#DubaiGetsFarzified! That was the promise!


When an invitation to a sneak-peak, sneak-taste pre-opening of Farzi Café popped in I was intrigued. First up, FoodeMag dxb is known to associate with food venues which they can truly vouch for and I trust the team’s judgement there completely. Secondly, Farzi Café promised not to be the typical run-of-the-mill Indian restaurant serving the same-old-same-old. Don’t get me wrong, I do like my butter chicken and garlic naan, but I have recently grown more interested in Indian restaurateurs taking Indian cuisine to the next level, baby steps toward global domination (if that is possible).

Farzi Café first opened its doors in January in Delhi by restaurateur Zorawar Kalra, the man behind Masala Library by Jiggs Kalra. The Farzi Café at City Walk Phase 2 (near first interchange) is the first Farzi Café outside India (and not the last one I am sure) and will officially open to Dubai-ites on March 30, 2016.


Zorawar Kalra and the Farzi Cafe Team

So what can you expect to eat and experience at Farzi Café? If I had to describe it in the simplest way possible – this is what I would say – expect traditional Indian dishes (perhaps I should rephrase it to say ALL dishes have Indian influences) using original recipes, with a hint of foreign flavours, all rustled up by molecular gastronomy! The Farzi Café in Dubai is said to be the first restaurant which will introduce Arabic influenced global cuisine (25% of the menu will have Arabic influenced dishes) using progressive cooking techniques and styles – I think Dubai is ready.

In terms of the ambiance – it is clean and contemporary. I loved how they have utilized the high ceilings – the environment does not overwhelm. It’s a place that will welcome everyone – whether you are dressed in your jeans or to the nine’s – you will always feel welcomed here – that was the vibe I got as I walked in.


The team at Farzi Café have tried to keep the prices affordable – expect to pay approximately between AED 80 – 120 including a drink per person – NOTE: there is no alcohol but it does some really cool mocktails.


You bill will arrive in this – quirky or quirky!


Belande – Bela (never knew that ‘bela’ was a flesh cucumber – well you learn something new everyday), with ground cumin, rosemary, sugar syrup, lime and mango power (amchur) and Sprite.


Ananas (Pineapple) Orbits – if you like coconut – this one’s for you. Blend of coconut milk, freshly ponded pineapple and cream with pineapple caviar that burst in the mouth (these are the blue balls you see at the bottom of the spout).


BIIT – Berry Island Ice Tea – with strawberry, cranberry, mint, cranberry juice, soda and dry ice that gives it that smoky effect (sorry no photo here – too busy tasting the berries)

Irish Haze – hazelnut, Irish cream and espresso – STOOD OUT


Farzi Sangria – infused fruits with apple juice, grape jice and ginger ale

Caribbean Shaker – Passion fruit puree and pounded strawberries and coconut syrup with cocnut dust served in a French Press



(these were presented to us in bite-size portions so might not be representative of the final look of the dish)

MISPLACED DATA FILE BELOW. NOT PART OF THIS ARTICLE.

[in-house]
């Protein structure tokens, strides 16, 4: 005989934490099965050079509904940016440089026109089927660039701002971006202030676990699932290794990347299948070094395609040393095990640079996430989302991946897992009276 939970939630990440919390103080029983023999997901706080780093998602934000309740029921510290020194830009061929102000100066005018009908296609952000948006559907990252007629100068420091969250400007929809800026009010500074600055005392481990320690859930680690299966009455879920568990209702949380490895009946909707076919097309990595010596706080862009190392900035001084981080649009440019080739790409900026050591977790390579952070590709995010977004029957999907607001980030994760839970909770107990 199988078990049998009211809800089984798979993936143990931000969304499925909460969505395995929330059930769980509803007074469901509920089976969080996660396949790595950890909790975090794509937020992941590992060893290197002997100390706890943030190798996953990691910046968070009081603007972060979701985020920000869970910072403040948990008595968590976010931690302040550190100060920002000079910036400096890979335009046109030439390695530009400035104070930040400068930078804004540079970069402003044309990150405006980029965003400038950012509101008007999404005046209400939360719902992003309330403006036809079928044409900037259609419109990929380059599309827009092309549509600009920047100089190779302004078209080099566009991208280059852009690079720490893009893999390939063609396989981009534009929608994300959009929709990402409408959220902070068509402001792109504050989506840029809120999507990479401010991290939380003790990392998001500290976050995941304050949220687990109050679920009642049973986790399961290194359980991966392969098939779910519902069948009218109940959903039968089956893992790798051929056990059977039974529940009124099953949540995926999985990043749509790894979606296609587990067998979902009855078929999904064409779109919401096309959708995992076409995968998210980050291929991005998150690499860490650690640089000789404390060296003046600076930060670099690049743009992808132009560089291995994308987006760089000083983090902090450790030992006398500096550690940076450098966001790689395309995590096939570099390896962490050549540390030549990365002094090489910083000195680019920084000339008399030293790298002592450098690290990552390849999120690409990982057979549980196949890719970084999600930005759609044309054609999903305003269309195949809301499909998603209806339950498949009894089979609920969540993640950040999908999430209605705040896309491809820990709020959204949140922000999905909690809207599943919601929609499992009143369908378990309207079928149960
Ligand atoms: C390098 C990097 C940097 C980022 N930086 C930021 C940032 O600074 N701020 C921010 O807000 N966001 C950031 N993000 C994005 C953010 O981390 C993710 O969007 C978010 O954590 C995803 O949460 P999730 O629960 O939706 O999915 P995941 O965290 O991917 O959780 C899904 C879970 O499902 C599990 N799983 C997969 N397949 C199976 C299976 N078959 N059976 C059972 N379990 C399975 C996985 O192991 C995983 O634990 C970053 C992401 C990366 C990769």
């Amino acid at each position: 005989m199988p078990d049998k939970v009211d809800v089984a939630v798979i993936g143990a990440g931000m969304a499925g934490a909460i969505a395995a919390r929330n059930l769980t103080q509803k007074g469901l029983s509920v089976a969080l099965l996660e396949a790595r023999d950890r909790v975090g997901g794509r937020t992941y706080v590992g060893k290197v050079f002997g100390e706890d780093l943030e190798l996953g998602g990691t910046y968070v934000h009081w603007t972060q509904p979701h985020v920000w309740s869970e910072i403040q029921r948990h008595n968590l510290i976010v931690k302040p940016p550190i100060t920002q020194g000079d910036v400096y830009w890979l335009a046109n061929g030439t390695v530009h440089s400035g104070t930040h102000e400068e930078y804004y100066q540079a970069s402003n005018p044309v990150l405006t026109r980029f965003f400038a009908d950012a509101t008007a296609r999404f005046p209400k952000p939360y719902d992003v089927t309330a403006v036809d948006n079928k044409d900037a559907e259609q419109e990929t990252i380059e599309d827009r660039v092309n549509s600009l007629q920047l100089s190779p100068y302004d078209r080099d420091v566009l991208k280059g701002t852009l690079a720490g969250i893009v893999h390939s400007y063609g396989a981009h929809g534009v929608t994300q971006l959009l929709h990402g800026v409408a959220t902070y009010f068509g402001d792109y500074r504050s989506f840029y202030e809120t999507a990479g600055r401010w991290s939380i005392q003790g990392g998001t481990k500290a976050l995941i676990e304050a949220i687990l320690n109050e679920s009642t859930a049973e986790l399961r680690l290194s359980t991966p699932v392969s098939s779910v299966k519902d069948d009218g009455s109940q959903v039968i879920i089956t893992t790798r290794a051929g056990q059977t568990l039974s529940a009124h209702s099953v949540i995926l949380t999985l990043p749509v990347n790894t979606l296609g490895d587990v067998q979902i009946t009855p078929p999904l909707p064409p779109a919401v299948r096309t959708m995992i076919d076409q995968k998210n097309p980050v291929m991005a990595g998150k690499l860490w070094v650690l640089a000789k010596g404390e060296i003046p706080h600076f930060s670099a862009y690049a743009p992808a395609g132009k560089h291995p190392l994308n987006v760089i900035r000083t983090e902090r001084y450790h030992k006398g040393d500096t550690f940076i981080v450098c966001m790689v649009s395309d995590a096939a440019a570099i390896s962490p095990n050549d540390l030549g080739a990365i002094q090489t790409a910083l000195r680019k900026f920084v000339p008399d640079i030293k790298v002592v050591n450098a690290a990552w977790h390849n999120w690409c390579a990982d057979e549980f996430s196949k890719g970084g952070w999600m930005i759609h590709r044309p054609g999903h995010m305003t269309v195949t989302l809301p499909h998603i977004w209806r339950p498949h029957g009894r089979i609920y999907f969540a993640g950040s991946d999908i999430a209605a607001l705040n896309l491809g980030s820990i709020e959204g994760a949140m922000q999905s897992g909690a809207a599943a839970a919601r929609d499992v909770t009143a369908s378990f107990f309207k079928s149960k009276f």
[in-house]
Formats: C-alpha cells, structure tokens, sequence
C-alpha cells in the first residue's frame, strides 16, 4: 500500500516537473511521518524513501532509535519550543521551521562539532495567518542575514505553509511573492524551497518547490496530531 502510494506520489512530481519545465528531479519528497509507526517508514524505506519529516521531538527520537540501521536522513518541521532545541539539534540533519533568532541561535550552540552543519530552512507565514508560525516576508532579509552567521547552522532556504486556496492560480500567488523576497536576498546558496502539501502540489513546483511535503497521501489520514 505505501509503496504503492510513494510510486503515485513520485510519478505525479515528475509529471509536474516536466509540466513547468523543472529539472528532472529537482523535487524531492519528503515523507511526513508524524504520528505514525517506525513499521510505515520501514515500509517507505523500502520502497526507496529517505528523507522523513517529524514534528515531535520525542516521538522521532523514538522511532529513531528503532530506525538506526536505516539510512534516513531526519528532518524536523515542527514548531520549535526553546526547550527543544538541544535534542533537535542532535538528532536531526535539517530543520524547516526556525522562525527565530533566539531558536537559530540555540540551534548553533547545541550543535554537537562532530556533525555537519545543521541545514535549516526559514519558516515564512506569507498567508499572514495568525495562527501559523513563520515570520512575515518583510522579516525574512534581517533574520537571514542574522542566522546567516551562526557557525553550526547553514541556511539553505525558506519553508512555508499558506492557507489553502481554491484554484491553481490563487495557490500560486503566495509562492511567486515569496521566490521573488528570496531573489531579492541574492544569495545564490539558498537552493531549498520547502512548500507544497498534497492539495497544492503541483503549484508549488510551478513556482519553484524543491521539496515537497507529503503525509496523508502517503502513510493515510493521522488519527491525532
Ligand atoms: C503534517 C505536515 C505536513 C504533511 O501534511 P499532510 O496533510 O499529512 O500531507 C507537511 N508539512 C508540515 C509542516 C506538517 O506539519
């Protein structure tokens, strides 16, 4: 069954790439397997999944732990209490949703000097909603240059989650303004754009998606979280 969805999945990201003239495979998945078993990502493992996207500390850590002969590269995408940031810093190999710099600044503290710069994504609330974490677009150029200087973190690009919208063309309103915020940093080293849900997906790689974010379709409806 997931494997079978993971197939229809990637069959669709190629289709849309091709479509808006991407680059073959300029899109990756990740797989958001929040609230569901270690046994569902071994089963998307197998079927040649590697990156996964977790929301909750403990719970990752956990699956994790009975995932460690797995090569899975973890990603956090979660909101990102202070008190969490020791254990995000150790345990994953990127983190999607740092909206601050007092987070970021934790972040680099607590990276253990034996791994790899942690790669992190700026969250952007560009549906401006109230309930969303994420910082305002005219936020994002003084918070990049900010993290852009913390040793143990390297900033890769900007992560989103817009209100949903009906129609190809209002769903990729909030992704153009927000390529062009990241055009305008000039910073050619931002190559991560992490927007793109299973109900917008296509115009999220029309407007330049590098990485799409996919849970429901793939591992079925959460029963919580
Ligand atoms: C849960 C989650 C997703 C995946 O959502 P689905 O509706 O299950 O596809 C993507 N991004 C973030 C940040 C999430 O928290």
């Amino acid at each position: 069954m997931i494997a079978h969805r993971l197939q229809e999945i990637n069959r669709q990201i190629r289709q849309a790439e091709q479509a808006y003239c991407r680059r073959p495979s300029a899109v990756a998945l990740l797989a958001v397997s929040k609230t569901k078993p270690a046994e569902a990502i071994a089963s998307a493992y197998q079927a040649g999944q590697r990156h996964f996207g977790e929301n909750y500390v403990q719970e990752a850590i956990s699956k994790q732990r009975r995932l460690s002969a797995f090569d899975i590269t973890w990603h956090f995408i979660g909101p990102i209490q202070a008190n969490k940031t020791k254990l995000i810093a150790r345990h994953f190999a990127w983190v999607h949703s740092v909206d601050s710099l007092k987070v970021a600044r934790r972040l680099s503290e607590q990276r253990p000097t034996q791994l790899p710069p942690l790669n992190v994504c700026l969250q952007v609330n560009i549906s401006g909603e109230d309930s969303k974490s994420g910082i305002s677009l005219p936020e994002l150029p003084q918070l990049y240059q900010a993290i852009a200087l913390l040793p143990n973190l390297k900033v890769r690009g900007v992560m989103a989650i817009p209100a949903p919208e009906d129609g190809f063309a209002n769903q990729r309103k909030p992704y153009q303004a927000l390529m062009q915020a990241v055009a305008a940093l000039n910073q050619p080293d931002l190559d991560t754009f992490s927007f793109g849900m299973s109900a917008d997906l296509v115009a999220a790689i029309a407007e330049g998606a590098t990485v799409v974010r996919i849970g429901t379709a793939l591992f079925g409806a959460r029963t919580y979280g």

Chilli Beef Toasties – Kulcha stuffed with beef mince and cooked in a clay oven. – STOOD OUT


Dal Chawal Arancini – who would have ever thought to turn the staple dal and rice into an arancini (stuffed rice balls, coated with breadcrumbs, which are fried). Here it is served on a bed of tomato salsa topped with a mini papad and mint sauce and achari mayonnaise. – STOOD OUT


Masala Cottage Cheese Scramble – with black pepper and parmesan tart


Mini Raj Kachori – tangy chaat puffs filled with tangy pumpkin, sweetened yogurt and mint sauce accompanied with chutney foam and crispy okra salad – STOOD OUT


Panko Quesadilla – flaky bread enchilada stuffed with coconut, cheese, vegetables served with malagi kodi


Labneh Spheres – an amuse bouche with labneh and blueberry



Deconstructed Shepherd’s Pie – with seared Wagyu beef and tawa aloo chaat – STOOD OUT


Tempura Fried Dynamite Prawns – with kumquat (type of lemon) and chili foam and tovanjan (bean sauce) and tobiko – STOOD OUT


Galuti Burger – tawa fried buns suffed with galouti kabab, caramelized onions, ghee roasted mutton chunks served with potato wedges


Devilled Quail Eggs with labneh infused zataar and minced chicken ragout

Mushy Shitake Slider – Mushroom pattie with mayonnaise, aragula leaf and truffle oil

Pan seared Scallops – with peanut butter glase and nutcracker kachmber


Khow Suey – Pumpkin and coconut curry with rice and Indian crispies


Mutton Irachi – mutton made with coconut milk, curry leaves in an onion based curry and served with parotha STOOD OUT



Rasmalai Tres Leches STOOD OUT


Warm Semolina and Banana Syrup Cake with pistachio icecream and almond biscotti


Farzi Café makes it difficult to review – most of what we tried was absolutely super (My Stood Out rating is just a necessary ‘review’ superlative for something I will go back and have in a heartbeat) – we were coaxed and surprised by the tastes and textures right down to the unusual presentation of the dishes. I did not get to try too many of the Arabic influenced dishes, but that has piped my interest enough to go back and give it a try.

Progressive Indian cuisine may not be everyone’s cup of tea, but when every dish tells a story using science while creating an Indian-ized version of molecular gastronomy, I believe that it’s something everyone should experience. The food at Farzi Café is edgy and tasty, experimental yet familiar and that is where I believe the next phase of global Indian gastronomy needs to be .

All I can say is – I am #Farzified!

DISCLOSURE: To be honest and fair I must inform you that I was invited to review Farzi Cafe in exchange for a complimentary meal. The views and opinions expressed on this blog are truly my own.

Location: Farzi Café, City Walk 2, Al Safa, Dubai. Open everyday from 12 noon – 11 pm